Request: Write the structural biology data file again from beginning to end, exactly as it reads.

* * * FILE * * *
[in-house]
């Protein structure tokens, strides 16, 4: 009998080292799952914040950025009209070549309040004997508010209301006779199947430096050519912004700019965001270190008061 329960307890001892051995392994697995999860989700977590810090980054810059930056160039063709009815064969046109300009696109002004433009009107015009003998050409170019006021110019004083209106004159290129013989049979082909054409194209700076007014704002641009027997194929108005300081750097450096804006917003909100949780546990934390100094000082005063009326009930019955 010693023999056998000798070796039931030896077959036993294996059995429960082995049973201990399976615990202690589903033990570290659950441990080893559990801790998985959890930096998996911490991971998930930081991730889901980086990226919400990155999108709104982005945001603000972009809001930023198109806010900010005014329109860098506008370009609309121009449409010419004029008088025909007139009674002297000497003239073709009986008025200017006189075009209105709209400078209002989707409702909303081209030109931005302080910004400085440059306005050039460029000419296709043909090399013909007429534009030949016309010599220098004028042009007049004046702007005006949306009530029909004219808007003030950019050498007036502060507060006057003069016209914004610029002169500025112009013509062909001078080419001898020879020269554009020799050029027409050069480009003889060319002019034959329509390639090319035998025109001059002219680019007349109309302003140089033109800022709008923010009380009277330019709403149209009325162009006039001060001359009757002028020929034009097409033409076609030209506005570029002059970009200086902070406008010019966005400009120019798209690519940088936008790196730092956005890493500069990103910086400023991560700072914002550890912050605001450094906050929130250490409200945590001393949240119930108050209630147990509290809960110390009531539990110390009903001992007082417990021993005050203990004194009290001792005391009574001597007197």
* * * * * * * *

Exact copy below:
[in-house]
């Protein structure tokens, strides 16, 4: 009998080292799952914040950025009209070549309040004997508010209301006779199947430096050519912004700019965001270190008061 329960307890001892051995392994697995999860989700977590810090980054810059930056160039063709009815064969046109300009696109002004433009009107015009003998050409170019006021110019004083209106004159290129013989049979082909054409194209700076007014704002641009027997194929108005300081750097450096804006917003909100949780546990934390100094000082005063009326009930019955 010693023999056998000798070796039931030896077959036993294996059995429960082995049973201990399976615990202690589903033990570290659950441990080893559990801790998985959890930096998996911490991971998930930081991730889901980086990226919400990155999108709104982005945001603000972009809001930023198109806010900010005014329109860098506008370009609309121009449409010419004029008088025909007139009674002297000497003239073709009986008025200017006189075009209105709209400078209002989707409702909303081209030109931005302080910004400085440059306005050039460029000419296709043909090399013909007429534009030949016309010599220098004028042009007049004046702007005006949306009530029909004219808007003030950019050498007036502060507060006057003069016209914004610029002169500025112009013509062909001078080419001898020879020269554009020799050029027409050069480009003889060319002019034959329509390639090319035998025109001059002219680019007349109309302003140089033109800022709008923010009380009277330019709403149209009325162009006039001060001359009757002028020929034009097409033409076609030209506005570029002059970009200086902070406008010019966005400009120019798209690519940088936008790196730092956005890493500069990103910086400023991560700072914002550890912050605001450094906050929130250490409200945590001393949240119930108050209630147990509290809960110390009531539990110390009903001992007082417990021993005050203990004194009290001792005391009574001597007197």